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#1
Old 01-11-2012, 01:05 PM
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My Dentist Screw Up: Understandable, or Incompetent?

One year ago, I needed a filling for a cavity. The cavity was located on the side of a tooth facing another tooth, to it wasn't visible or accessible; the filling had to be drilled through the top of my tooth straight through.

When I went home and brushed my teeth that night, I couldn't floss. The filling was too close to the opposite tooth; I destroyed about 8 feet of floss before I finally got any in.

Two days later, flossing the same awkward way, something snapped. I ended up with a piece of filling in my mouth. I called the dentist for an immediate appointment, assuming my filling had failed.

At this appointment, the dentist looked at my mouth and told me that there was some flash in the filling that I had scraped off. He filed down the filling on the inside tooth a little more, telling me that I should be able to floss now, and that the filling was intact.

One year later, when my bite-wing X-rays came back, there was a great big hole in my teeth. The chuck of filling that came out was, in fact, as substantial portion of the filling. I need to go in for another filing, and in the mean time hope that food stuck in the hole hasn't rotted my tooth from the inside out.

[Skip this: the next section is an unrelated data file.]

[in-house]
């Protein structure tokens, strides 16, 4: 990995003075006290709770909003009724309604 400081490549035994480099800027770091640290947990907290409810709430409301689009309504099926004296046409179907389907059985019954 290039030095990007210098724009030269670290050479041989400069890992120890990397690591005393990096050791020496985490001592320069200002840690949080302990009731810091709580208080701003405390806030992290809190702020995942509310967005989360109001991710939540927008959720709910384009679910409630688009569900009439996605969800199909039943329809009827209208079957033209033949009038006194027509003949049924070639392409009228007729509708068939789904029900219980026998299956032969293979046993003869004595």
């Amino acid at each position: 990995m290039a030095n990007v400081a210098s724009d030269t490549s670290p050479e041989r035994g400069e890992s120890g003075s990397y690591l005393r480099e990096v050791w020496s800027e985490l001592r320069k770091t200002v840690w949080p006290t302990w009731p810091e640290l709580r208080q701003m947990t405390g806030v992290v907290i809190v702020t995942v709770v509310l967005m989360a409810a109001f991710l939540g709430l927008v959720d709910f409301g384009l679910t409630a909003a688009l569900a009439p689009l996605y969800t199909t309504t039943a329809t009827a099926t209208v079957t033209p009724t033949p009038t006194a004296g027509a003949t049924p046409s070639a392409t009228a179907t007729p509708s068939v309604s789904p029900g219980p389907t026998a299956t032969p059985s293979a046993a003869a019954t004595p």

So here is my question. On one hand, I know that fillings are imperfect and dentists are only human. On the other hand, the situation I'm in required a series of screw ups, and I when (Correctly) told my dentist I thought I was missing a chunk of filling, he didn't believe me. Is the chain of events I've described an error that a reasonable dentist could have made? Or is it a warning sign that it's time to get my teeth cleaned elsewhere?

Last edited by Reyemile; 01-11-2012 at 01:06 PM.
#2
Old 01-11-2012, 01:09 PM
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Let's move this over to IMHO.

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#3
Old 01-11-2012, 01:24 PM
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Talk to your dentist about your unhappiness, and find out if he offers a guarantee of his work. My dentist guarantees fillings and sealants for a certain length of time.